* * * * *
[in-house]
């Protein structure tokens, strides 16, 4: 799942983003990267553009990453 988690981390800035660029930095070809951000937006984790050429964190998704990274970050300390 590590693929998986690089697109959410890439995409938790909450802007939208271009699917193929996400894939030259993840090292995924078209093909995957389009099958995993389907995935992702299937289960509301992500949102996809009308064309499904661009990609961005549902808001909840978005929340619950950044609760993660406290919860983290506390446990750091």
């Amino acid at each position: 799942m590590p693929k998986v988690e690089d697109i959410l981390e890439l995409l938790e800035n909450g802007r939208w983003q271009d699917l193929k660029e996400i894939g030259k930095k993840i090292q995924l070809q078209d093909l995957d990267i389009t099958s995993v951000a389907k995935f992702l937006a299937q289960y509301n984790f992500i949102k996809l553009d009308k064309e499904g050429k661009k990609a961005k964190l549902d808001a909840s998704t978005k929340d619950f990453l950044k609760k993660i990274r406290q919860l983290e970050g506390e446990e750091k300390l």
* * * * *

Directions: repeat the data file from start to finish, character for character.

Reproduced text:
[in-house]
């Protein structure tokens, strides 16, 4: 799942983003990267553009990453 988690981390800035660029930095070809951000937006984790050429964190998704990274970050300390 590590693929998986690089697109959410890439995409938790909450802007939208271009699917193929996400894939030259993840090292995924078209093909995957389009099958995993389907995935992702299937289960509301992500949102996809009308064309499904661009990609961005549902808001909840978005929340619950950044609760993660406290919860983290506390446990750091």
């Amino acid at each position: 799942m590590p693929k998986v988690e690089d697109i959410l981390e890439l995409l938790e800035n909450g802007r939208w983003q271009d699917l193929k660029e996400i894939g030259k930095k993840i090292q995924l070809q078209d093909l995957d990267i389009t099958s995993v951000a389907k995935f992702l937006a299937q289960y509301n984790f992500i949102k996809l553009d009308k064309e499904g050429k661009k990609a961005k964190l549902d808001a909840s998704t978005k929340d619950f990453l950044k609760k993660i990274r406290q919860l983290e970050g506390e446990e750091k300390l």